The so-called anti-conspiracy bill, which would criminalize "acts of preparations to commit crimes such as terrorism" by changing the conditions that constitute conspiracy, was passed in the House of Representatives Committee on Judicial Affairs on May 19 amid vociferous protests from opposition parties.
The ruling parties motioned to vote shortly after 1 p.m., reasoning that discussion on the bill had been exhaustive by citing the 30 hours of debate that had taken place.
While committee members from the opposition Democratic Party (DP) and Japanese Communist Party (JCP) rushed to the committee chair's seat to stop the vote from taking place, yelling that there had been insufficient discussion, the bill was pushed through with majority votes from the ruling Liberal Democratic Party (LDP) and its junior coalition partner Komeito, plus small opposition party Nippon Ishin (Japan Innovation Party).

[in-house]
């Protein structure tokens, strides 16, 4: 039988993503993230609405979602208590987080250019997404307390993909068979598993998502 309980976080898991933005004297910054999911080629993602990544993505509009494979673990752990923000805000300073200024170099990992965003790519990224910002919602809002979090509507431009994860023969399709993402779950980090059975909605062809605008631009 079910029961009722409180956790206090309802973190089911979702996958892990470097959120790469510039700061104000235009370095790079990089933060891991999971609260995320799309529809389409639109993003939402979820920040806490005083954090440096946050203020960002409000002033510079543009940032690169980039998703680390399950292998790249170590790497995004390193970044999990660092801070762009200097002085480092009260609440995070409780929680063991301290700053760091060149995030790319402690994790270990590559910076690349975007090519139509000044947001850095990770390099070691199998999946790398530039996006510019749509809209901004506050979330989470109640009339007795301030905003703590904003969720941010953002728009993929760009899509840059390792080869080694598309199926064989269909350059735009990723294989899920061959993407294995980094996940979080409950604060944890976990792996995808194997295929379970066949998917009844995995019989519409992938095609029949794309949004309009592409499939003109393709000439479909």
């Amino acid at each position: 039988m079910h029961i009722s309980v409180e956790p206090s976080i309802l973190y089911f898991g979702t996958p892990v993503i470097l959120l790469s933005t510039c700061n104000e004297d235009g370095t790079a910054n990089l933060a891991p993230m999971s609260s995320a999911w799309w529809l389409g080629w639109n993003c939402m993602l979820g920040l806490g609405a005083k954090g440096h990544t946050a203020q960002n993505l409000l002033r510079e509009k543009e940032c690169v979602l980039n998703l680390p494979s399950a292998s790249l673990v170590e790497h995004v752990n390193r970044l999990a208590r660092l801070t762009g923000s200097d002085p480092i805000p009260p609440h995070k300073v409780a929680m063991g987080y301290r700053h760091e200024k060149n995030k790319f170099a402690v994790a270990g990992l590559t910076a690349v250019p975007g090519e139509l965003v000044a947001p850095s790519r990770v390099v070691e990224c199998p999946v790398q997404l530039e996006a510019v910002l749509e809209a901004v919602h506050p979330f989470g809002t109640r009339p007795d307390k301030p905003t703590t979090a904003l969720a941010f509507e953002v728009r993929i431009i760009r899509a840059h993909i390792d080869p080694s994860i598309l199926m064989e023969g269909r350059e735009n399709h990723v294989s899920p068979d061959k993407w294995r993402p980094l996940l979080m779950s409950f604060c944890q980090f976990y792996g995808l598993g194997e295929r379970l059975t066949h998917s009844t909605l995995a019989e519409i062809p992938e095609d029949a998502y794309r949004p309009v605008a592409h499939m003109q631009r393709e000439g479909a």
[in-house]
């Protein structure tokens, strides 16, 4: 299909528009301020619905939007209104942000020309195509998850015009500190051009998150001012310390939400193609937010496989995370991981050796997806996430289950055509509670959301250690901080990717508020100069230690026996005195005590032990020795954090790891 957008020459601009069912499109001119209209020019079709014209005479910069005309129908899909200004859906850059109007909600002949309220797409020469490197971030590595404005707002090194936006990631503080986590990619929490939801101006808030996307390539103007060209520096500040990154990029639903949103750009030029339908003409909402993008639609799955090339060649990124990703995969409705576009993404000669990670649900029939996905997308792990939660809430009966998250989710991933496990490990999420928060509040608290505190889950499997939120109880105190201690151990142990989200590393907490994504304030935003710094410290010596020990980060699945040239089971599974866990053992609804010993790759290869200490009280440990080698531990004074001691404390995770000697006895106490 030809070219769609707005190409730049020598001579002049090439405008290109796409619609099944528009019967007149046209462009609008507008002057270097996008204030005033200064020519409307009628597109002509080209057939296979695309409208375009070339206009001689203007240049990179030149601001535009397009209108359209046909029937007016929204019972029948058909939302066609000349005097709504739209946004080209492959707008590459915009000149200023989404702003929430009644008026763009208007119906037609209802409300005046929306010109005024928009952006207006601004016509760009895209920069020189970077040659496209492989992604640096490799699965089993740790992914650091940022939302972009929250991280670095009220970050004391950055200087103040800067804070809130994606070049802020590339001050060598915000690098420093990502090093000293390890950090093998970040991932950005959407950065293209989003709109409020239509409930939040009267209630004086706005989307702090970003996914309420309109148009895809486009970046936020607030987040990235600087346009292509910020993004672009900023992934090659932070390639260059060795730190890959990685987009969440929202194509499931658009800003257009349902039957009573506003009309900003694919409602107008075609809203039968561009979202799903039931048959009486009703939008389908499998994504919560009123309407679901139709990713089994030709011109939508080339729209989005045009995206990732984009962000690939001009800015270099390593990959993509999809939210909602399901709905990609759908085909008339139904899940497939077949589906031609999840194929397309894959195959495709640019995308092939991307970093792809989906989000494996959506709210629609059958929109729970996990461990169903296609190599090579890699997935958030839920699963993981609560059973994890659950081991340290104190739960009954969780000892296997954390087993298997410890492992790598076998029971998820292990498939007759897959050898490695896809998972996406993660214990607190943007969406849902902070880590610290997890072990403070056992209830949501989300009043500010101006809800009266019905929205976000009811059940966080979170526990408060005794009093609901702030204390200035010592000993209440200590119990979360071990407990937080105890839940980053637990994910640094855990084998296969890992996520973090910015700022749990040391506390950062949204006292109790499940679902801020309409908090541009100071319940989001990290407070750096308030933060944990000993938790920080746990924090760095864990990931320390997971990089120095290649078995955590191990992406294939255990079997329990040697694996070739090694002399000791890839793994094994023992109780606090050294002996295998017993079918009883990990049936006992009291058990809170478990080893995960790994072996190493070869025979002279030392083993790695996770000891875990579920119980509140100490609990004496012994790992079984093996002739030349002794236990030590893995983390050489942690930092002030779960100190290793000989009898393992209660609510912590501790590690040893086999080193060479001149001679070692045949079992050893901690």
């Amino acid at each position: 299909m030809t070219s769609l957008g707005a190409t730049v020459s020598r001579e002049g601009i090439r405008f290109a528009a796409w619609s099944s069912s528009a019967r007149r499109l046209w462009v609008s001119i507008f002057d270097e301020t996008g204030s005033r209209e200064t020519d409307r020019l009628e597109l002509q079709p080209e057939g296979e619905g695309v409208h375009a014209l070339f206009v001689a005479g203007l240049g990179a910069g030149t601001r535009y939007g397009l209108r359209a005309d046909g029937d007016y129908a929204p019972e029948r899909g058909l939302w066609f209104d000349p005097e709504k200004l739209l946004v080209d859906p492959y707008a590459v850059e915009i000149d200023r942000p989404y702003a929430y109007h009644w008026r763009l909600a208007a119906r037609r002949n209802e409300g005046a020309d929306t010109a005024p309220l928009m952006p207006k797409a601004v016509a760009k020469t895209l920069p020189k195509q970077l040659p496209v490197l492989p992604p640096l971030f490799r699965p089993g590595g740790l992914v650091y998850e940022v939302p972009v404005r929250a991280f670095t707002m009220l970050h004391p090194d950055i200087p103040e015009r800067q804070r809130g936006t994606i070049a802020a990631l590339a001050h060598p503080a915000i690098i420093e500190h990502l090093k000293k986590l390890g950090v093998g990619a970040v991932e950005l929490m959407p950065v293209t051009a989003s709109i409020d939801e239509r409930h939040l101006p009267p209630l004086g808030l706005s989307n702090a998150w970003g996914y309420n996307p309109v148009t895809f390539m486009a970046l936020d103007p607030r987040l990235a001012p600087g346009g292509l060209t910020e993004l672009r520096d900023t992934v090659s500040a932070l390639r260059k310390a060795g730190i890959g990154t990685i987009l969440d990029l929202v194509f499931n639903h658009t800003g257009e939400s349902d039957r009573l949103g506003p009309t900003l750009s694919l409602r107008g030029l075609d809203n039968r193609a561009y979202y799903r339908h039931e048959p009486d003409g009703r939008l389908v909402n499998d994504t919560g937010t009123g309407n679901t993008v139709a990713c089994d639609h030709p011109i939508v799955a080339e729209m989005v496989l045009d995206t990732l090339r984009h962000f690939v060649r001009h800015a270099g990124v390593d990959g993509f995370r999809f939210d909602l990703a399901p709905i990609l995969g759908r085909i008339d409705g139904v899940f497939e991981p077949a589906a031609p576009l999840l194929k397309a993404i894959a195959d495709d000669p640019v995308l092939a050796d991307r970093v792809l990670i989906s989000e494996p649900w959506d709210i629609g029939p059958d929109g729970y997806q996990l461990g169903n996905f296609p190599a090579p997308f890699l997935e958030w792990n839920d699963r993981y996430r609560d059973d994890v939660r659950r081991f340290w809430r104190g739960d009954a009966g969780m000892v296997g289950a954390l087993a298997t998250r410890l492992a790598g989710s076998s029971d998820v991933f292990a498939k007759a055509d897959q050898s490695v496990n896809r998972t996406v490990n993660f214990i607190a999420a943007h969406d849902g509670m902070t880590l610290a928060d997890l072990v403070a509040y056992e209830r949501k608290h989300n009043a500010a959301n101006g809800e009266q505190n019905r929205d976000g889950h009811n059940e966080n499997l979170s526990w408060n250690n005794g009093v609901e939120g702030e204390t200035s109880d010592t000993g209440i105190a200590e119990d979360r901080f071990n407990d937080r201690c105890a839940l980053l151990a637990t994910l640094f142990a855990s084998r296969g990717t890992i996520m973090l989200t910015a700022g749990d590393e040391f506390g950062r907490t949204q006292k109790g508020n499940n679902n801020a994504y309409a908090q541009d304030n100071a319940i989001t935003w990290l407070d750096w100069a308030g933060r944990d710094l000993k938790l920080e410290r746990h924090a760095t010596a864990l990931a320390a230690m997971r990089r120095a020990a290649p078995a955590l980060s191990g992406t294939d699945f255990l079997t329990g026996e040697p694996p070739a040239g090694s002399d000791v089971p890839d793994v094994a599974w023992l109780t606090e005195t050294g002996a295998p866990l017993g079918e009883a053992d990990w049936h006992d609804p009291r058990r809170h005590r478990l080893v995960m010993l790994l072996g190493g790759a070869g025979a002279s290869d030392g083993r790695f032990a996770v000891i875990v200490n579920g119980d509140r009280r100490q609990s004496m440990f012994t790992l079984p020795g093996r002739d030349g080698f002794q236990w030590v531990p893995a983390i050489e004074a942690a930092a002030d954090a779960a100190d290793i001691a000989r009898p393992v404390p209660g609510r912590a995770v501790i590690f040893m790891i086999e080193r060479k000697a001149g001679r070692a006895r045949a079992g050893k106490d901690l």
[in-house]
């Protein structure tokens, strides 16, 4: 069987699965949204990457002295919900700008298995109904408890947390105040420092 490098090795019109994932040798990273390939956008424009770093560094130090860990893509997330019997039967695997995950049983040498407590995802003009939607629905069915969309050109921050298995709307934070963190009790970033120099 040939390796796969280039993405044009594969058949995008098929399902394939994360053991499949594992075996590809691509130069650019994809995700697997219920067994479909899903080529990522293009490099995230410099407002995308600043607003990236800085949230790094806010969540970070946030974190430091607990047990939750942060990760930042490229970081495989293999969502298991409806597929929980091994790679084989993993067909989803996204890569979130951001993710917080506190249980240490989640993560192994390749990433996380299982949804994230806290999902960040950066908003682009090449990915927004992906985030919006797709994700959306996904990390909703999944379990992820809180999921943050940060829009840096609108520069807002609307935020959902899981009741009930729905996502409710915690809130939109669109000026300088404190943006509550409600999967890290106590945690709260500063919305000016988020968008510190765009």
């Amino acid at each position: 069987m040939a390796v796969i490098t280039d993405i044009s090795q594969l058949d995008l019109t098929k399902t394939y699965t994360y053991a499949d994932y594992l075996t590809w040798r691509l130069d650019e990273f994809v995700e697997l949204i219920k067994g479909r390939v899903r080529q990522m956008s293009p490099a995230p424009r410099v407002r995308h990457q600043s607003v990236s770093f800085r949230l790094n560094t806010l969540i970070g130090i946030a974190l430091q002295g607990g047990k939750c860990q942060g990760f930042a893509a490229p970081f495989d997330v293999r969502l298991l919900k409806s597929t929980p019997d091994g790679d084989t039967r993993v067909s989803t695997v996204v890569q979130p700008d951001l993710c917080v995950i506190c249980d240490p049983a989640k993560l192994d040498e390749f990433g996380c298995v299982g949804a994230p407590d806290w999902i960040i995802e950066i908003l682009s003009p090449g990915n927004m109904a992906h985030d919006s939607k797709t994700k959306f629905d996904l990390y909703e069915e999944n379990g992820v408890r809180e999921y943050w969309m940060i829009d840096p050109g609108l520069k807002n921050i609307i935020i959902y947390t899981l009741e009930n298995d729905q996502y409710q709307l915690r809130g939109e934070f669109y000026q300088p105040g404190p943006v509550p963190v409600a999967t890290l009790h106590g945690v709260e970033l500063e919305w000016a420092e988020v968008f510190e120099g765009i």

The government and ruling parties are aiming to pass the bill in a House of Representatives plenary session on or after May 23 so that it can be sent to the House of Councillors, in order to have the legislation enacted by June 18, the last day of the current ordinary Diet session.
Read the full story at The Mainichi